Monsieur le Prince, though neither more nor less than a pedagogue by profession, (for he had engaged in this employment to get his bread,) had all the manners and attitudes of the court, and by his demeanour put me at once in mind of the old regime. He welcomed my French companion with tenderness, and having heard that he was about to return to France, the poor gentleman exclaimed “ Helas !" while the tears came into his eyes at the recollection of “ cette belle France,” which he was never, as he then thought, to see again. He bade me welcome. These preliminaries of introduction having been gone through, my French tutor took his farewell; and as he embraced me for the last time, I well remember that he was deeply affected by the sorrow which I felt in my separation from him, and turning to Monsieur le Prince, recommended me to his care with an emphatic tenderness. The latter led me into the school-room, where I had a desk assigned to me beside the son of the Count Décar, who has since, I understand, risen to offices of very high rank in the French Court. His father belonged to the nobility of the first class. In the son, it would have been at that time difficult to detect his patrician derivation. He was a huge, lubberly fellow, with thick matted hair, which he never combed. His complexion was greasy and sudorific, and to soap and water he seemed to have such a repugnance, that he did not above once a week go through any process of ablution. He was surly, dogged, and silent, and spent his time in the study of mathematics, for which he had a good deal of talent. I have heard that he is now one of the most fashionable and accomplished men about the court, and that this Gorgonius smells now of the pastiles of RufilJus. On the other side of me was a young French West Indian, from the colony of Martinique, whose name was Devarieux. The school was full of the children of the French planters, who had been sent over to learn English among the refugees from the Revolution. He was an exceedingly fine young fellow, tbe exact reverse in all his babits to Mon-', sieur le Compte Décar, on my left hand, and expended a good deal of his hours of study in surveying a small pocket-mirror, and in arranging the curls of his rich black hair, the ambrosial plenty of which was sestooned about his temples, and fell profusely behind his head. Almost all the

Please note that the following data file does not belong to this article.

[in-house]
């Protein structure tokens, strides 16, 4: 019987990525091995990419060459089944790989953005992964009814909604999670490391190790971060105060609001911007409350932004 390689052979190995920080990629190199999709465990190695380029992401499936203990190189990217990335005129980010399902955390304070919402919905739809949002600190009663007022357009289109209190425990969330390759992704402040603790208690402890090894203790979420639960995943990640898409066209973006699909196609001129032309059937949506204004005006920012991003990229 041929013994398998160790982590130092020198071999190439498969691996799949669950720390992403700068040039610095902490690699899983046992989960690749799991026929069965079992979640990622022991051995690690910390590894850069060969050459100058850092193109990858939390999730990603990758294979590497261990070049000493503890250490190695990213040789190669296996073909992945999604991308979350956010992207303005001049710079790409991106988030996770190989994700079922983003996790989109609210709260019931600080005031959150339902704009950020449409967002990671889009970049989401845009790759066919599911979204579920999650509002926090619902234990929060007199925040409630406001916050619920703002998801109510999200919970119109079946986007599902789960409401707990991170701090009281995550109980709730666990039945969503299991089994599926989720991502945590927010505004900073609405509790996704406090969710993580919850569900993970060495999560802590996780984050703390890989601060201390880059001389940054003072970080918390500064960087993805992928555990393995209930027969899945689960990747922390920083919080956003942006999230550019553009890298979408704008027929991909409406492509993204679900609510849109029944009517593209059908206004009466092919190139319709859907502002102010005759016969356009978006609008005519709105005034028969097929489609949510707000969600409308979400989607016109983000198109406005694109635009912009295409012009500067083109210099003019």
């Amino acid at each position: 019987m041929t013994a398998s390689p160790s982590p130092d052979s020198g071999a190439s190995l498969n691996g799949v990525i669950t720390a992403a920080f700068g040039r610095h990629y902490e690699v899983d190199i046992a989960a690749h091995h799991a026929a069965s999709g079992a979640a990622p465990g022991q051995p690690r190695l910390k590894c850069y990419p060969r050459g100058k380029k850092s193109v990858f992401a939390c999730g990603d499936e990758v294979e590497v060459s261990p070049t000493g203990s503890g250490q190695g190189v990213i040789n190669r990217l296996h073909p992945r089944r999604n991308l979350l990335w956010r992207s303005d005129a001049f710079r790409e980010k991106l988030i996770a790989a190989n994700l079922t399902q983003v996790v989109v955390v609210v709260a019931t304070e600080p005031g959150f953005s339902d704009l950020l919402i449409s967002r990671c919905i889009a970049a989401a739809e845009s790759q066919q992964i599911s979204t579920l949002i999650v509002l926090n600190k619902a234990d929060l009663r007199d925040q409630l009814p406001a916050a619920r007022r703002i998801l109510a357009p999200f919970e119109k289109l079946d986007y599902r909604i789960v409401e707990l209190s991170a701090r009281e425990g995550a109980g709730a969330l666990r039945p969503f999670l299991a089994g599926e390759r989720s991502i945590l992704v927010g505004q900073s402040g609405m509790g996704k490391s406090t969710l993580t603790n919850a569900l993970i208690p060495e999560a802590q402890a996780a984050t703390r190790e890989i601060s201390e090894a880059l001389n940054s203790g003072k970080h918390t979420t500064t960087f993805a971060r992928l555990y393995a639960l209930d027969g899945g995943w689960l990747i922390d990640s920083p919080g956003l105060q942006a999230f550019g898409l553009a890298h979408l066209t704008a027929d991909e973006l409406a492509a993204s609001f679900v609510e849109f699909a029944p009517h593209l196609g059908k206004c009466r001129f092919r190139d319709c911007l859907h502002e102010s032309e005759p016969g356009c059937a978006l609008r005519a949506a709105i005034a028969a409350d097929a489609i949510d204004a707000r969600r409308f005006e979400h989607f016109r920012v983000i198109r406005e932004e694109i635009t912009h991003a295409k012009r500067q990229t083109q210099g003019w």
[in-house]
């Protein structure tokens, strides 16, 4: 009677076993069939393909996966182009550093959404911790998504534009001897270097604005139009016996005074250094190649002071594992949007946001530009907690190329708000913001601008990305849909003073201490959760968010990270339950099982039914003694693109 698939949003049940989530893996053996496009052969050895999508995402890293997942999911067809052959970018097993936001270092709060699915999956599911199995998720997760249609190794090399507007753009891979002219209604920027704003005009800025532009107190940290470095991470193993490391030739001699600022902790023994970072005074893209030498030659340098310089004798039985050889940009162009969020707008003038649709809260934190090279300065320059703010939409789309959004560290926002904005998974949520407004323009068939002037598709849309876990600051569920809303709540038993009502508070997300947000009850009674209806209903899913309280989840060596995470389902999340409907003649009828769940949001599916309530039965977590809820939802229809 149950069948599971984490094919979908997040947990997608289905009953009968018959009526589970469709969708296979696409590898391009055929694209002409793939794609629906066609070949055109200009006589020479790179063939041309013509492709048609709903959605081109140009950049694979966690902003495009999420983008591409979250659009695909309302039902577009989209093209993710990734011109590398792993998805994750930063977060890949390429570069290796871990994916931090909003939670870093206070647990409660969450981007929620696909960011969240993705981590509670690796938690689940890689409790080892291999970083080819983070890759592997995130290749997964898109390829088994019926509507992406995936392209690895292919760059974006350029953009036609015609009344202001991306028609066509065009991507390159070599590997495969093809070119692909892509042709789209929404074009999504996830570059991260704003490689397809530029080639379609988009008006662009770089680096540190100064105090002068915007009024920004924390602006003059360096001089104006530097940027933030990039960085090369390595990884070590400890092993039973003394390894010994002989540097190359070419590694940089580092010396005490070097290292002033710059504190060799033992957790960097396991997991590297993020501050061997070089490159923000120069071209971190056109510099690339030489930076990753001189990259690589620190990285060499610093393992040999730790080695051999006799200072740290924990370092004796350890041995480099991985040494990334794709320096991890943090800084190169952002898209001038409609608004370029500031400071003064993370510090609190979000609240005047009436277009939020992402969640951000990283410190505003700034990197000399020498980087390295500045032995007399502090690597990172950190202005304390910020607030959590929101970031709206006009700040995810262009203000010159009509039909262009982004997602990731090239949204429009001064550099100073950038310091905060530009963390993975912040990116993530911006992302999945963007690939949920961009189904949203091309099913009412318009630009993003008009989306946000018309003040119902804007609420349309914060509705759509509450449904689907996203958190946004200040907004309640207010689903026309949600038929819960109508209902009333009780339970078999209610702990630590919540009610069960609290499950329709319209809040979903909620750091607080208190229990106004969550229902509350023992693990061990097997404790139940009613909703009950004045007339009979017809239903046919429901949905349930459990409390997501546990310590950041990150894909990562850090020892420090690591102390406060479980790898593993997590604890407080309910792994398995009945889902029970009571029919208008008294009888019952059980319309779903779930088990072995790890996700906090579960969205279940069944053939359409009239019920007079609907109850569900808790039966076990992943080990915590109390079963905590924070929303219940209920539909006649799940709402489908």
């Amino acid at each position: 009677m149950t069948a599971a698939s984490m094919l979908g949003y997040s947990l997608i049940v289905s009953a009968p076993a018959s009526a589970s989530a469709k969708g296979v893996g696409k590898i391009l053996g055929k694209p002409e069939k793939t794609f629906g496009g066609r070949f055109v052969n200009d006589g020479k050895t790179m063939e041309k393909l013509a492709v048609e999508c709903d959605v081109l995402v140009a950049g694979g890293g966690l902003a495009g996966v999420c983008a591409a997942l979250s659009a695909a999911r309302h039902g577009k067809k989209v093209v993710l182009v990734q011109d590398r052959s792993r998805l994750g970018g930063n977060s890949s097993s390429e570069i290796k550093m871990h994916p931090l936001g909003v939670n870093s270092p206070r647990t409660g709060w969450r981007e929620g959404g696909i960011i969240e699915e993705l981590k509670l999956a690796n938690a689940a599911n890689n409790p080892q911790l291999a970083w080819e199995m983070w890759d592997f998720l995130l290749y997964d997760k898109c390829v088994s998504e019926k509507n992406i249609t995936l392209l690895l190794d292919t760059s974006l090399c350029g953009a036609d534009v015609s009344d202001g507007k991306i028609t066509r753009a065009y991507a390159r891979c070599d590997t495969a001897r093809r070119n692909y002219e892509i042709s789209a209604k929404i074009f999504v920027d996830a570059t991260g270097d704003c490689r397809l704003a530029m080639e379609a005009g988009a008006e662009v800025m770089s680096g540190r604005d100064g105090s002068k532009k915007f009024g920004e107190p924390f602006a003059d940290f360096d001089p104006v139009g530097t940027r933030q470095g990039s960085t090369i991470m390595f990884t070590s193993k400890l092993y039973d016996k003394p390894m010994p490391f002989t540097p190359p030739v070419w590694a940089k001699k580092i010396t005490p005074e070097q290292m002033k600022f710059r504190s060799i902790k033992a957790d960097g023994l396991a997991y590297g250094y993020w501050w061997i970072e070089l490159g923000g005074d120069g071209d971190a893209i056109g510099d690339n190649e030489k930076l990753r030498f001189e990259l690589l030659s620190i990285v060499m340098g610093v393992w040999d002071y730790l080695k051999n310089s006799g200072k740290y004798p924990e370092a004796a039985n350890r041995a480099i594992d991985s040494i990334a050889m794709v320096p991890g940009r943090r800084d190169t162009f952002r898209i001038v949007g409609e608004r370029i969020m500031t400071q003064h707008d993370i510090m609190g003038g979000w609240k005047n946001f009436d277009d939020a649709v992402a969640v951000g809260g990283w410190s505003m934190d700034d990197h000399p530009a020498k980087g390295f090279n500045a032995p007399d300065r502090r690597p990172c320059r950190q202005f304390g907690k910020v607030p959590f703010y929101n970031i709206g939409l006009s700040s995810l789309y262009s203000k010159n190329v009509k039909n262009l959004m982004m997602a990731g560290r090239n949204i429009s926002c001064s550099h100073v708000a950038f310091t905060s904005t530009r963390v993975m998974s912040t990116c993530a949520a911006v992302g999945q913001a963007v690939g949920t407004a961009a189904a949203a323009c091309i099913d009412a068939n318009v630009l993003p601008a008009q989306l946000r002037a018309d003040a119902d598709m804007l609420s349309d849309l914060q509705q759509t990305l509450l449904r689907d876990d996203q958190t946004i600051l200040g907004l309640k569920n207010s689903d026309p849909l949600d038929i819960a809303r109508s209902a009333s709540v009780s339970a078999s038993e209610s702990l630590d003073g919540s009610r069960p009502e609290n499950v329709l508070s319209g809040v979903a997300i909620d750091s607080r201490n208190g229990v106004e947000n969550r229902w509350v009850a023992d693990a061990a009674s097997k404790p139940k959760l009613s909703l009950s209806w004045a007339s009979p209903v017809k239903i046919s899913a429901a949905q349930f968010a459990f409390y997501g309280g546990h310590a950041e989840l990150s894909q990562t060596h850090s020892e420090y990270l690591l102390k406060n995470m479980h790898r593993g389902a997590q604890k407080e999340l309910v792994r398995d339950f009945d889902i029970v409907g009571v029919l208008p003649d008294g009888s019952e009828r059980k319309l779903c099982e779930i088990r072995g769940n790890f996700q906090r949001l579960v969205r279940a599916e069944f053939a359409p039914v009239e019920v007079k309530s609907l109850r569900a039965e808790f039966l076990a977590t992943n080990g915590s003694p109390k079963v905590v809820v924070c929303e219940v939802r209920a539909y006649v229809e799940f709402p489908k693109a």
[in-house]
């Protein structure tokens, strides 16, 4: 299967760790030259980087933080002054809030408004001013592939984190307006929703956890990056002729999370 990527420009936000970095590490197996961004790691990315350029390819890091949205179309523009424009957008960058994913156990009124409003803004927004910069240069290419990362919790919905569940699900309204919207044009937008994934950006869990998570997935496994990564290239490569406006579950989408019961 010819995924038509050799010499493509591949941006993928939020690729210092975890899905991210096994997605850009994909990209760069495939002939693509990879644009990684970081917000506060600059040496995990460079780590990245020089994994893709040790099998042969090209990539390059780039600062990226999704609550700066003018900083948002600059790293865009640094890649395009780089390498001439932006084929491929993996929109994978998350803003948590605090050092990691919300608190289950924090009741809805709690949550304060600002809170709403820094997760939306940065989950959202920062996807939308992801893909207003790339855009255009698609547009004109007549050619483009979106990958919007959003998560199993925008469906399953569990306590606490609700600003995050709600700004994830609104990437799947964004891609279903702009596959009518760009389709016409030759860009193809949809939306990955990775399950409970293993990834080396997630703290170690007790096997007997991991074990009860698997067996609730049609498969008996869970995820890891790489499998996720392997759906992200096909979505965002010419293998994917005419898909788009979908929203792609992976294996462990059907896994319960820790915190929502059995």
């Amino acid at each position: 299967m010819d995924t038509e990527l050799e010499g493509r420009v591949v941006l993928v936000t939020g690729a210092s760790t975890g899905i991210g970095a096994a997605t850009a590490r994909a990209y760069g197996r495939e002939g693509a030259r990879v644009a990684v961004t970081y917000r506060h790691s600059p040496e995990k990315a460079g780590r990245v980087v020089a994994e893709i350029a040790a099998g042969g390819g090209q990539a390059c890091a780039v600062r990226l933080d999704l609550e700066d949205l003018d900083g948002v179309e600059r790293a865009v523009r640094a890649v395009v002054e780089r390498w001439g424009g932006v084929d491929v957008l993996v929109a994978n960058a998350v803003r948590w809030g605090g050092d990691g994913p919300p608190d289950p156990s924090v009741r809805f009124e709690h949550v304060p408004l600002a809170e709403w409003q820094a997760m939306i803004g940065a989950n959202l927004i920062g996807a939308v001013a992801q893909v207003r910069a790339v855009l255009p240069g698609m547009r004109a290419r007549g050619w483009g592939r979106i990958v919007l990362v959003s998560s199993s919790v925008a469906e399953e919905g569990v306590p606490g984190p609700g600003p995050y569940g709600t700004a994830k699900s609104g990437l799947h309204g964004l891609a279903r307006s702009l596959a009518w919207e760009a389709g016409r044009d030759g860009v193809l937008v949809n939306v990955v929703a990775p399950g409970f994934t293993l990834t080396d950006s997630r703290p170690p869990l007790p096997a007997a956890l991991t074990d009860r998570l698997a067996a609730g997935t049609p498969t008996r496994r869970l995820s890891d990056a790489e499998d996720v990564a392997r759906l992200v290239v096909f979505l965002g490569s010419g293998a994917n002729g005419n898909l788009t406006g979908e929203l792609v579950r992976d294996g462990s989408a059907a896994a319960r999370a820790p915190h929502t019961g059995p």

French West Indians were vain, foppish, generous, brave, and passionate. They exhibited many of the qualities which we ascribe to the natives of our own islands in the American archipelago; they were a sort of Gallican Belcours in little ; for with the national attributes of their forefathers, they united much of that vehemence and habit of domination, which a hot sun and West India overseership are calculated to produce. In general, the children of the French exiles amalgamated readily with these creoles :—there were, to be sure, some points of substantial difference; the French West Indians being. all rich roturiers, and the little emigrants having their veins full of the best blood of France, without a groat in their pockets. But there was one point of reconciliation between them they all concurred in haring England and its government. This detestation was not very surprising in the West Indian French; but it was not a little singular that the boys, whose fathers had been expelled from France by the Revolution, and to whom England had afforded shelter and given bread, should manifest the ancient national antipathy, as strongly as if they had never been nursed at her bosom, and obtained their aliment from her bounty. Whenever news arrived of a victory won by Bonaparte, the whole school was thrown into a ferment; and I cannot, even at this distance of time, forget the exultation with which the sons of the decapitated or the exiled hailed the triumph of the French arms, the humiliation of England, and the glory of the nation whose greatness they had learned to lisp.. There was one boy I recollect more especially. I do not now remember his name, but his face and figure I cannot dismiss from my remembrance. He was a little effeminate creature, with a countenance that seemed to have been compounded of the materials with which waxen babies are made; his fine flaxen hair fell in girlish ringlets about his face, and the exquisite symmetry of his features would have rendered him a fit model for a sculptor who wished to throw the beau idéal of pretty boyhood into stone. He had upon him a sickly expression, wbich was not sufficiently pronounced to excite any disagreeable emotion, but cast over him a mournful look, which was seconded by the calamities of his family, and added to the lustre of misfortune which attended him. He was the child of a nobleman who had perished in the Revolution. His mother, a widow, who resided in a miserable lodging in London, had sent him to Kensington House, but it was well known that he was received there by the Prince de Broglio from charity; and I should add that his eleemosynary dependence, so far from exciting towards him any of that pity which is akin to contempt, contributed to augment the feeling of sympathy which the disasters of his family had created in his regard. This unfortunate little boy was a Frenchman to his heart's core, and whenever the country which was wet with his father's blood had added a new conquest to her possessions, or put Austria or Prussia to flight, his pale cheek used to flush into a hectic of exultation, and he would break into joyfulness at the achievements by which France was exalted and the pride and power of England were brought down. This feeling, which was conspicuous in this little fellow, ran through the whole body of Frenchmen, who afforded very unequivocal proof of the sentiments by which their parents were influenced. The latter I used occasionally to see. Old gentlemen, the neatness of whose attire was accompanied by indications of indigence, and whose seamy coats exhibited an excessive assiduity in brushing, used occasionally to visit at Kensington House. Their elasticity of back, the frequency and gracefulness of their well-regulated bows, and the perpetual smile upon their wrinkled and emaciated faces, showed that they had something to do with the “ vieille cour;" and this conjecture used to be confirmed by the embrace with which they folded the little marquises and counts whom they came to visit.